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Insights

Doing Some Detective Work to Know Your Learners

Wednesday, November 20, 2019
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How much do you know about your learners? As an L&D designer, you probably know a fair amount. But you can—and should—know more to really understand what makes them tick—their challenges, what knowledge they need to have, and the best tool to give them that information. To gain that in-depth understanding, it’s helpful to take a page from a marketer’s toolkit and develop learner personas.

In the November 2019 bonus issue of TD at Work,Learner Personas: Beyond Demographics,” Karen Bishea Williams explains how. After noting what you do know about your learner, such as job function, use of technology, work hours, and key performance gap differences, it’s time to dig deeper.

What Information Would I Find Useful?

What information is missing? How might you find that information? Consider such resources as the learners or their managers, employee engagement surveys, senior leaders, and customers. Will you—or individuals you recruit to help—interview the individuals, conduct a survey, ask learners to do a self-assessment, retrieve the information?

Keep in mind when you’re considering what type of information you hope to gather and from what resources that you will likely have resource limitations. Does the person you want to interview work in another location? Do you have the travel budget to accommodate such an interview, or could you chat via Skype or other videoconferencing tool? Perhaps you could ask another person who is co-located with the person whose opinions or knowledge you hope to tap to conduct the interview.

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Parsing the Information

It’s now time to analyze the information you’ve amassed. If possible, assemble a team to help review the data then brainstorm. This analysis team could include the individuals who you’ve called into service to gather the information, but it’s not necessary that the individuals overlap.

Getting analysis team members together to review the information will shed new light on what you thought you knew as team members and build on the insight of others. For example, if an organization is revisiting the number and efficacy and efficiency of the meetings that departments hold, consider who needs to change their behavior.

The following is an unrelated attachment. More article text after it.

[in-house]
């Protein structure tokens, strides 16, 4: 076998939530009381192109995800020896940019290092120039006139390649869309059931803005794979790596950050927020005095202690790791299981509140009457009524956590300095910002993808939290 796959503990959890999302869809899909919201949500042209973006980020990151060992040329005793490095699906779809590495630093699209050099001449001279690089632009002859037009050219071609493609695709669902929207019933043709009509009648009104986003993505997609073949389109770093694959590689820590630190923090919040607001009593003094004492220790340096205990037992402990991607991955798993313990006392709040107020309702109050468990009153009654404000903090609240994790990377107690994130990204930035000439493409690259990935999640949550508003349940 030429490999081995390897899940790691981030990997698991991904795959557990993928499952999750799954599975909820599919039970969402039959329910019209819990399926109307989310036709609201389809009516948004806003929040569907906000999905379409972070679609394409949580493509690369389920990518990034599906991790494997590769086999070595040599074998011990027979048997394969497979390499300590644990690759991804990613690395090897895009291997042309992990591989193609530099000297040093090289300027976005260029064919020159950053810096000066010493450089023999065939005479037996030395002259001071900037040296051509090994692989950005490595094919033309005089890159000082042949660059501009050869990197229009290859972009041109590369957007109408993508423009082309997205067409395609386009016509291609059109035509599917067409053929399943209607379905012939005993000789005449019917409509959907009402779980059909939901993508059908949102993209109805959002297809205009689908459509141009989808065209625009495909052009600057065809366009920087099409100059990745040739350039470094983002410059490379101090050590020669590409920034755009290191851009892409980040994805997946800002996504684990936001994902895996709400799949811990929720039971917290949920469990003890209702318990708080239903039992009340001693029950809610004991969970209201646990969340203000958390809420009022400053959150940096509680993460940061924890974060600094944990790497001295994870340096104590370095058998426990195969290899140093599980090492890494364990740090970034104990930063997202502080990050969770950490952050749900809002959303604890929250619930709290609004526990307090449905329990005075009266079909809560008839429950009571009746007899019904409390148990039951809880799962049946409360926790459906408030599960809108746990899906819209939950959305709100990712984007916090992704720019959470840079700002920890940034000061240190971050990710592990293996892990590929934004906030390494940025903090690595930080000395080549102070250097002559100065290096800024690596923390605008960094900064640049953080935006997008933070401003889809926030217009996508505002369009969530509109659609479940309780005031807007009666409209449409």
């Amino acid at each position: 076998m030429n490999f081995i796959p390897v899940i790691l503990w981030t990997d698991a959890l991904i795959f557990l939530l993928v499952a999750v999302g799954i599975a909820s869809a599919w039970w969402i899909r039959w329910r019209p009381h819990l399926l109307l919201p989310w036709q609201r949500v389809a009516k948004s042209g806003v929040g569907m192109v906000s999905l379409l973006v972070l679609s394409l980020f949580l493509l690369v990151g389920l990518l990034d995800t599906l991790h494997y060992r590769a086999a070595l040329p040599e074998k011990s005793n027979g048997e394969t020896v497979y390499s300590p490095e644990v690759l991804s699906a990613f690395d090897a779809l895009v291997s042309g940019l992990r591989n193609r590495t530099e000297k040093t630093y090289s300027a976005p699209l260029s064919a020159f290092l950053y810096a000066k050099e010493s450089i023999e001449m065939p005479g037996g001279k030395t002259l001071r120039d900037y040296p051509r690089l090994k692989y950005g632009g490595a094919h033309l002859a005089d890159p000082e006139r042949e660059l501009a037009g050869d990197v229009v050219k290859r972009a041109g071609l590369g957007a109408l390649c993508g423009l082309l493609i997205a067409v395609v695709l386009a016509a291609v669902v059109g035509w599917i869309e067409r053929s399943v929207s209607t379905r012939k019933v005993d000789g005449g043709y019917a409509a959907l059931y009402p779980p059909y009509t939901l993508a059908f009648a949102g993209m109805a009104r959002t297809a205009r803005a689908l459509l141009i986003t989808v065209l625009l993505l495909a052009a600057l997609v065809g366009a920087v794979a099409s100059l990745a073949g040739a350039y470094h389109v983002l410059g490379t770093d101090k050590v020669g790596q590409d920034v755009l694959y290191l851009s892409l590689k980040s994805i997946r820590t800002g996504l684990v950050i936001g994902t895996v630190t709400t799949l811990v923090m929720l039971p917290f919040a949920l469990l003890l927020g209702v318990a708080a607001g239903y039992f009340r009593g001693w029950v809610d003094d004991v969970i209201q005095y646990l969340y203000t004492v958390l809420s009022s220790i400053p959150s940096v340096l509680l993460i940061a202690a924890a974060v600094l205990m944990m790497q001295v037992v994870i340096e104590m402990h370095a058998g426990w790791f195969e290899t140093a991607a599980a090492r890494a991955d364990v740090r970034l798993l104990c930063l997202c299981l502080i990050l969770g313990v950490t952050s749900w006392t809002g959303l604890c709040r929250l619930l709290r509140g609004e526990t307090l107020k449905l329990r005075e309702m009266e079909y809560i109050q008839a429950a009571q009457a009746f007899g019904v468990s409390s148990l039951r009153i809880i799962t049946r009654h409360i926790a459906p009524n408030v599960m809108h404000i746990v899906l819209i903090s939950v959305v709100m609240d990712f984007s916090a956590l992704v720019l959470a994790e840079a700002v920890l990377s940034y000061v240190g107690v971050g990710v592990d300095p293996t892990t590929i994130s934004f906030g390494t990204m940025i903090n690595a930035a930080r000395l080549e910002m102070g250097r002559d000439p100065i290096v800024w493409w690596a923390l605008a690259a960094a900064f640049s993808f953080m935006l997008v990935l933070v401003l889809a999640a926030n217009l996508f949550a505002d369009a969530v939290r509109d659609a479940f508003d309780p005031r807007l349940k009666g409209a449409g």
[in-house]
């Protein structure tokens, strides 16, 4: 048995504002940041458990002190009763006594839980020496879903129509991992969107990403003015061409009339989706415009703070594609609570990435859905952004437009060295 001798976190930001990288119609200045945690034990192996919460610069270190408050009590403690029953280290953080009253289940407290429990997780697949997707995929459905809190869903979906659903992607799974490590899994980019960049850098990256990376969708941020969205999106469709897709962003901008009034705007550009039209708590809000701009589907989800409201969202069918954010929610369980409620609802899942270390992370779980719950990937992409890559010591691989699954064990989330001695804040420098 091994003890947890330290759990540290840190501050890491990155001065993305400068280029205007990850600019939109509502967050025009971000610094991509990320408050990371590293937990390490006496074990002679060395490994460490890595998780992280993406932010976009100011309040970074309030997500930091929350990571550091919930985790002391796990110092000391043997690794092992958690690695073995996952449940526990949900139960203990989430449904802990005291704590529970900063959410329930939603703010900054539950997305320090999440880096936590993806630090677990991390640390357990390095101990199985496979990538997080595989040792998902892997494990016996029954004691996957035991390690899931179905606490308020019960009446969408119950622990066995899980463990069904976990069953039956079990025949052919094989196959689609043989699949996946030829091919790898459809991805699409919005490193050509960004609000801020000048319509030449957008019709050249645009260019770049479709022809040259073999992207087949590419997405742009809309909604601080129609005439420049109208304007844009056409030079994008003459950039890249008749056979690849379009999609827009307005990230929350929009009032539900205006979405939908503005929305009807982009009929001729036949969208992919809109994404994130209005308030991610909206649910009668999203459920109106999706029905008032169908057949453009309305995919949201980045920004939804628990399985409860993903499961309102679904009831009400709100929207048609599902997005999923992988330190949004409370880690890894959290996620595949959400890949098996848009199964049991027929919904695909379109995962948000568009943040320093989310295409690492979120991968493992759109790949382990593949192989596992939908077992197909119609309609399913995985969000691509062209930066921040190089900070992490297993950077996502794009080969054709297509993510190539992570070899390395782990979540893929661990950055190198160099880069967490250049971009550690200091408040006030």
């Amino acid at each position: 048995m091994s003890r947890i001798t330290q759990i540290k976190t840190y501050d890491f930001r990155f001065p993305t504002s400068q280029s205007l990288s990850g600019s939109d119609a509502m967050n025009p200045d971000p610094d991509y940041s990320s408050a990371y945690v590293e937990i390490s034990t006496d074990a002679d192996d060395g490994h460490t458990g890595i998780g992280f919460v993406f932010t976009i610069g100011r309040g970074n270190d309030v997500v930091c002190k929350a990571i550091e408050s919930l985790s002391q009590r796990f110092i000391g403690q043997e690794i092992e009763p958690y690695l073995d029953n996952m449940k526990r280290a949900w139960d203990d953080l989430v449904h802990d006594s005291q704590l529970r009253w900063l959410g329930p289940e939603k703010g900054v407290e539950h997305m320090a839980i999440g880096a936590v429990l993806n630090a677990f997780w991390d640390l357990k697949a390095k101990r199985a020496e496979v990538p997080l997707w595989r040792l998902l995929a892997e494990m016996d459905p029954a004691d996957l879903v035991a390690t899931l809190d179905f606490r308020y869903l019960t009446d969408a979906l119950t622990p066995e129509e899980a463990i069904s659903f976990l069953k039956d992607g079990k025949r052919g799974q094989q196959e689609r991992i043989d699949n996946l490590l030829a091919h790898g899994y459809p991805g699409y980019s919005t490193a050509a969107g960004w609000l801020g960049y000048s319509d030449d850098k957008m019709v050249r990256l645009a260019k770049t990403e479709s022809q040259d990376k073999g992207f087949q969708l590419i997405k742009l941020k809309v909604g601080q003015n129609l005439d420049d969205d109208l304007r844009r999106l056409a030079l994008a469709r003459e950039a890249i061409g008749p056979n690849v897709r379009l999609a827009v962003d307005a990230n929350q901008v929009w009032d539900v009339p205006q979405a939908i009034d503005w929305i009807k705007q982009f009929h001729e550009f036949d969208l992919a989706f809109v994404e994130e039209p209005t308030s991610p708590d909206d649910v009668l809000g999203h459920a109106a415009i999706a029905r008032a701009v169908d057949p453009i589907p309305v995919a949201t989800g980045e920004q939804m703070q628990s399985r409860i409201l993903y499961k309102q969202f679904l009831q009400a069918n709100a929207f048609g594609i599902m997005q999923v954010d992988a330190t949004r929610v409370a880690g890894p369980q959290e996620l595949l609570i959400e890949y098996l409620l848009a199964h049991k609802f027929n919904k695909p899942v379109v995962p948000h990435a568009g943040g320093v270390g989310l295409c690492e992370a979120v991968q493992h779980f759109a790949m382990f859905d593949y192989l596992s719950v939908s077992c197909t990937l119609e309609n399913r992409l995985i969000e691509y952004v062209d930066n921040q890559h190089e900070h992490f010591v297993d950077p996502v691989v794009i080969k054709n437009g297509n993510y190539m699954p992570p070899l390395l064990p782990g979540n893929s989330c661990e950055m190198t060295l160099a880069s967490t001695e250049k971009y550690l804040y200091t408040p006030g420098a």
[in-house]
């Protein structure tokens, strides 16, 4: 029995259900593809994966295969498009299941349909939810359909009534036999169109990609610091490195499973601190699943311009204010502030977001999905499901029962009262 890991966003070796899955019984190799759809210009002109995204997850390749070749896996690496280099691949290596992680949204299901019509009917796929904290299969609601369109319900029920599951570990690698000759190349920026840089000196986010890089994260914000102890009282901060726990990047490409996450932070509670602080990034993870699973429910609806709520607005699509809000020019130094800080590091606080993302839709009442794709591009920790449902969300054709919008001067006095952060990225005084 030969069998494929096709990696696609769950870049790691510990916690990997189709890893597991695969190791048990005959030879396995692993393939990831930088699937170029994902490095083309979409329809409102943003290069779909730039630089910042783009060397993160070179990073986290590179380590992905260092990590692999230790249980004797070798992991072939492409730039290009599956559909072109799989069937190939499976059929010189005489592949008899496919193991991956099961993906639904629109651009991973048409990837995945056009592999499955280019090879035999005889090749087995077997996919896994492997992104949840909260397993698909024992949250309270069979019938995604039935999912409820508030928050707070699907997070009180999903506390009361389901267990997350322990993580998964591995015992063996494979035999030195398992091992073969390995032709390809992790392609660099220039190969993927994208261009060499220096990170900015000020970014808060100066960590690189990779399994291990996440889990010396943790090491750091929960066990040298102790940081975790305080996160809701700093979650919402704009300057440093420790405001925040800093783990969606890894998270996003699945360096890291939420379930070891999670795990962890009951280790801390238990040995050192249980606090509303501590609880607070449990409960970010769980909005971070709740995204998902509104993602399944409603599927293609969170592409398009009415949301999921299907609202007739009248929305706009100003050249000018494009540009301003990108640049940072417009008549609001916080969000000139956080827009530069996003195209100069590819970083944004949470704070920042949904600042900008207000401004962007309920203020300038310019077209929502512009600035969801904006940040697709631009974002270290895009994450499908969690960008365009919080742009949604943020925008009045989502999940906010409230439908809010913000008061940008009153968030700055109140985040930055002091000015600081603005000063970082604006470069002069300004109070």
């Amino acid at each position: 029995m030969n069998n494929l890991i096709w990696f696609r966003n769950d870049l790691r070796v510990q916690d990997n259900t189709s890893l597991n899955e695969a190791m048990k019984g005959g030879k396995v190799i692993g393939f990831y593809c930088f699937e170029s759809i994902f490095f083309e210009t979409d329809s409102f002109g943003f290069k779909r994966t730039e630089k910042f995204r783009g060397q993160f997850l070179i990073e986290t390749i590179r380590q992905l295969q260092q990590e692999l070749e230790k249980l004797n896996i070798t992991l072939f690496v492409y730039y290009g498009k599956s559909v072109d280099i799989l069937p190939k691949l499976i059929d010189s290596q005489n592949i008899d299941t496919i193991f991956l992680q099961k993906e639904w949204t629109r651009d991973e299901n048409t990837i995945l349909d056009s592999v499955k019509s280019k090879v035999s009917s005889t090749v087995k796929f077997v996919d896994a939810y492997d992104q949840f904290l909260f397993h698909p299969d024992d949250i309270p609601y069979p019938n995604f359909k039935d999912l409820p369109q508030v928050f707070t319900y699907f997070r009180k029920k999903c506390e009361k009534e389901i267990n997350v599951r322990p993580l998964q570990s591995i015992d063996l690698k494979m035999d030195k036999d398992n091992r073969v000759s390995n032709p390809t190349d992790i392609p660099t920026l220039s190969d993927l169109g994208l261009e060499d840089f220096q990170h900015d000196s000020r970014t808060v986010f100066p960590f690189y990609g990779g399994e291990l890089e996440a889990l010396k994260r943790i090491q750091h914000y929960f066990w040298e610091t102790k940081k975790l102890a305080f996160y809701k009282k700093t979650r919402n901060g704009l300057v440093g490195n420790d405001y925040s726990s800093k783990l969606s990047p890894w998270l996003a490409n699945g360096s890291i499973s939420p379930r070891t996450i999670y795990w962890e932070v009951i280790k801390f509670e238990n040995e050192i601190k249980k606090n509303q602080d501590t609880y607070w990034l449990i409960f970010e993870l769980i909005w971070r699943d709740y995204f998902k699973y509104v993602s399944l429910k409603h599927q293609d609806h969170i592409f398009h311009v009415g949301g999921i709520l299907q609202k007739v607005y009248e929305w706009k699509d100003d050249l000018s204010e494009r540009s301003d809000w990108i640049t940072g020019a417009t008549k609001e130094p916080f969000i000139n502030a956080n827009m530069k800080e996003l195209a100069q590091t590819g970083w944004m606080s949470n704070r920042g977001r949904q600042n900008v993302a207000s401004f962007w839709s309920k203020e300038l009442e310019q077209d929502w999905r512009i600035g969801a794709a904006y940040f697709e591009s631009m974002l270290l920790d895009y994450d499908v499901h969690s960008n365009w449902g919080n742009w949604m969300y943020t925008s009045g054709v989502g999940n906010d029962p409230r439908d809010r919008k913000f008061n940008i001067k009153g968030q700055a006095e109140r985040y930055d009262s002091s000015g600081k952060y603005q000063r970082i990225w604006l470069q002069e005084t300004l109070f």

What is the best tool to help these individuals do so? Managers who schedule many meetings may need multiple tools—the first being a checklist to see if a meeting is warranted and the second a template to keep the meeting on track with agenda items and a reminder to send a post-meeting recap with agreed-to tasks and the individual responsible for them. Individual contributors may need guidance on how to prioritize their work tasks and decide whether they need to attend all the meetings they’ve been invited.

Putting the Information to Good Use

Now it is time to tell a learner story for each persona based on the information you have on the individual learner. This will include demographics, workplace challenges, technology used, and performance gaps. Give the learner a name, such as Frustrated Frank or Responsive Rachel. Given the depth of knowledge the learner needs, their workspace, and so forth, what training or development tool is appropriate?

As Williams sums up, “Using personas as a learning aid to guide learning strategy, design, curation, and implementation will strengthen your learning programs.” And this will make you a more effective L&D pro.

About the Author

Patty Gaul is a senior writer/editor for the Association for Talent Development (ATD).

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